What’s the deal with “murder hornets?”
News outlets and social media have been buzzing about how “murder hornets” have now been spotted in North America.
The New York Times has a writeup on the situation—it’s what kicked off the interest, I think—but in case you’re out of free articles for the month, here’s the short version:
There’s a giant species of hornet native to Asia, named “the Asian giant hornet,” or Vespa mandarinia in scientific terms. As hornets go, it deserves the title; it can grow to be nearly two inches long, and its stinger is almost a quarter-inch long—being stung by one isn’t pleasant, as this video demonstrates.
Some people have taken to calling it the “murder hornet,” a title that is also, unfortunately, somewhat earned. While around 50 human deaths per year occur in Asia due to “murder hornet” stings, most people need to be stung by several hornets at a time for the stings to be fatal. But the nickname is more apt when it comes to how the hornets treat honey bees. A single hornet can kill up to 40 bees a minute, and just a handful of hornets can exterminate an entire bee colony in a few hours, after which they will take over the hive and feed the bees to their own young. Honey bees, however, do have an amazing defense against hornets of all kinds—heat-balling, a process where many honey bees gather together, flap their wings, and use their collective body heat to cook their unwanted visitors, killing them in the process.
Check out the picture below for a still shot of one of these bee balls in action. So cool!
It doesn’t appear that there have been any more giant hornet sightings in 2020 after they were spotted in Washington state and Vancouver last year, but once they’re here, they could be difficult to get rid of. So scientists are working hard to track down any giant hornets and their hives. They’re using wasp traps—including some baited with special pheromones meant to attract queen hornets—and experimenting with thermal-imaging tools. Because the hornets’ nests have an internal temperature of about 86º F, thermal imaging might allow scientists to spot their heat signatures from a distance. Also, we might be able to use the hornets’ large size against them—scientists could fit captured hornets with tiny radio-tracker tags.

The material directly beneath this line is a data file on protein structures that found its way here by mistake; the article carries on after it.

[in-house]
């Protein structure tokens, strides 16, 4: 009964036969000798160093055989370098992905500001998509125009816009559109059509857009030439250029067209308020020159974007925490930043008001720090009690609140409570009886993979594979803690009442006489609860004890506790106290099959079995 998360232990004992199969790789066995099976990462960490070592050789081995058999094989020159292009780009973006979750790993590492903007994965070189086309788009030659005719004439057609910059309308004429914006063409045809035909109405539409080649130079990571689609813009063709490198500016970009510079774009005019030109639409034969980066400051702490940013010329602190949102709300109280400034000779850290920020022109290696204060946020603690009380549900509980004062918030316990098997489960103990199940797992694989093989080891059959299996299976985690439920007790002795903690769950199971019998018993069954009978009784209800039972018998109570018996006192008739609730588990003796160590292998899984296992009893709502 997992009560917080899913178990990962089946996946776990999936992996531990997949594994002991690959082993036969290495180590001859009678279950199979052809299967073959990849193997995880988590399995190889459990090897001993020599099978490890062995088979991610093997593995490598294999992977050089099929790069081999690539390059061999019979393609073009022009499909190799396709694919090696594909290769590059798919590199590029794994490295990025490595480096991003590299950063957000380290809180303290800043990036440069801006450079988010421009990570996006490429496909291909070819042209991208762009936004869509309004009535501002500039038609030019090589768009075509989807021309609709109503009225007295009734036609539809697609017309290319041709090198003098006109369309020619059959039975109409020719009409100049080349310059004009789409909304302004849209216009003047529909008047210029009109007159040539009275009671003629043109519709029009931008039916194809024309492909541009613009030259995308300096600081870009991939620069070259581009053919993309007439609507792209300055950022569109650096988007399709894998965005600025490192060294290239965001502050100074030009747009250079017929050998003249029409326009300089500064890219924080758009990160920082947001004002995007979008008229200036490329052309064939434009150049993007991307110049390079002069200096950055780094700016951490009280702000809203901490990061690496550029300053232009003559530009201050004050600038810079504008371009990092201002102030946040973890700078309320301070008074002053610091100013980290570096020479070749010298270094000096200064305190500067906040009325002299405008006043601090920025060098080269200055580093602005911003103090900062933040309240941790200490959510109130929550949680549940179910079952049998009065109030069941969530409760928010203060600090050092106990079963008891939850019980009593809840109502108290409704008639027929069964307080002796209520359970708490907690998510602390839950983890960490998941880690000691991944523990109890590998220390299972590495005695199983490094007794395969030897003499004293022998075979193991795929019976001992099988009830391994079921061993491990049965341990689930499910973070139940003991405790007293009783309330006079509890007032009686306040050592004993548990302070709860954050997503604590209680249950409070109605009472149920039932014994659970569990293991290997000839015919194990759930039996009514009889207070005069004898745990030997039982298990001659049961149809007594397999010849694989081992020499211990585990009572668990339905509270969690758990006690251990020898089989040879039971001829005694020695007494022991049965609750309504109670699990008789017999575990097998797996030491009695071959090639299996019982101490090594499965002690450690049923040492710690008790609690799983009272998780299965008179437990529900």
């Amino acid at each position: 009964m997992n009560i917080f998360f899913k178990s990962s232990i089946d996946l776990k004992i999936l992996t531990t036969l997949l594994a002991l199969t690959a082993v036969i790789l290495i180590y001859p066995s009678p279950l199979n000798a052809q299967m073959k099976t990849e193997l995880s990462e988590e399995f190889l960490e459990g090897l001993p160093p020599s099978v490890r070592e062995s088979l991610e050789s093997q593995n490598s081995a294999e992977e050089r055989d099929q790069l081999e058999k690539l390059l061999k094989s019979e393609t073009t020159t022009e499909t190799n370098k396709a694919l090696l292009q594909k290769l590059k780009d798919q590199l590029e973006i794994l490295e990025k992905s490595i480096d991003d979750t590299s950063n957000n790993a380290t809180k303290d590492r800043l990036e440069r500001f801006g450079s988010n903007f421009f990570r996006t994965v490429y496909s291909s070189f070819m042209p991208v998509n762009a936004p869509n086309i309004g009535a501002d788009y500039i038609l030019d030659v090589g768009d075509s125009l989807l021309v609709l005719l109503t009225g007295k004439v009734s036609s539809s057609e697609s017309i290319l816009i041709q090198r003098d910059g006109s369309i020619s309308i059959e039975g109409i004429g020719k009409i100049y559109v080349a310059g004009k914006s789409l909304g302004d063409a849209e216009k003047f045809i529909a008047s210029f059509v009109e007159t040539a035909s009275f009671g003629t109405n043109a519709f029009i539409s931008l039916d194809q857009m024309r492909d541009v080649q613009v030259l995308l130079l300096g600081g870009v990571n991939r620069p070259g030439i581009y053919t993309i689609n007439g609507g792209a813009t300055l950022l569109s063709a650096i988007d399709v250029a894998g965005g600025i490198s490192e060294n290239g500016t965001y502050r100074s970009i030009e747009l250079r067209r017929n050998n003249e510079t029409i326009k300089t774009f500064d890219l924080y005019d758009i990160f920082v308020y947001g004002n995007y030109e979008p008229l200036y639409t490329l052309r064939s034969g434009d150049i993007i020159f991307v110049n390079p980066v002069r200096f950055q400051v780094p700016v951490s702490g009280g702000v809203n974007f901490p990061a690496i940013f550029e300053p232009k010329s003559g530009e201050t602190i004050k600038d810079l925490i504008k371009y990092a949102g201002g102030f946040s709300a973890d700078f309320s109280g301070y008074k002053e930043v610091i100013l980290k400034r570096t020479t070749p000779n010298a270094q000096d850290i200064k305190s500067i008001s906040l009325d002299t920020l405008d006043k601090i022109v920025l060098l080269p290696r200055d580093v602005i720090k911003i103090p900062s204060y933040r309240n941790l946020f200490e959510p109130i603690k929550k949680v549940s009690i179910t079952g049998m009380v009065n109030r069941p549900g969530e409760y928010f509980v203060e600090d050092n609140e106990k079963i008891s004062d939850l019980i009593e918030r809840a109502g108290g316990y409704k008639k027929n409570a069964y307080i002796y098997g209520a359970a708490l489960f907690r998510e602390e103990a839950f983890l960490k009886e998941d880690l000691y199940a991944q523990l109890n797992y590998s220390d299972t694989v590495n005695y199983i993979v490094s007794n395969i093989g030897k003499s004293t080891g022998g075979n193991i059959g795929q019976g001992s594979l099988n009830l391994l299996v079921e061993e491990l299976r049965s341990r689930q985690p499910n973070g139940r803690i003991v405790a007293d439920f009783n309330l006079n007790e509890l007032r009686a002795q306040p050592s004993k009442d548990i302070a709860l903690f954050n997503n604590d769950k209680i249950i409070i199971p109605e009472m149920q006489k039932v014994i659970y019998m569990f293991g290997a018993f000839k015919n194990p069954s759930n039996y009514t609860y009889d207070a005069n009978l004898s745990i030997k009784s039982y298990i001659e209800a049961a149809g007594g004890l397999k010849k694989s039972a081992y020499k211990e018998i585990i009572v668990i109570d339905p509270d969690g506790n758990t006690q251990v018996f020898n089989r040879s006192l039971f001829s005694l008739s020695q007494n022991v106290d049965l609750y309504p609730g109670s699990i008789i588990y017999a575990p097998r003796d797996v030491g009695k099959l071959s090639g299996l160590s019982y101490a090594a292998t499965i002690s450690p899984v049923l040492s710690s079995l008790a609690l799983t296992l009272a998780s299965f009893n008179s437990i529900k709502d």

So how much should we be worrying about the “murder hornet,” and what should you do if you see one? Entomologists say: don’t worry, and take a photo.
While “murder hornets” have the potential to become an invasive species in warmer places, entomologists from the University of Minnesota have stated, “our winters are likely too cold for V. mandarinia to survive here.” We have many other hornets in the United States that are easy to confuse with the giant hornet, so to ensure you don’t kill a beneficial insect, snap a photo on your smartphone and send it to your state’s department of agriculture instead of grabbing the fly swatter.
To tell the difference between the “murder hornet” and other wasps, check out this handy guide from the Washington State Department of Agriculture: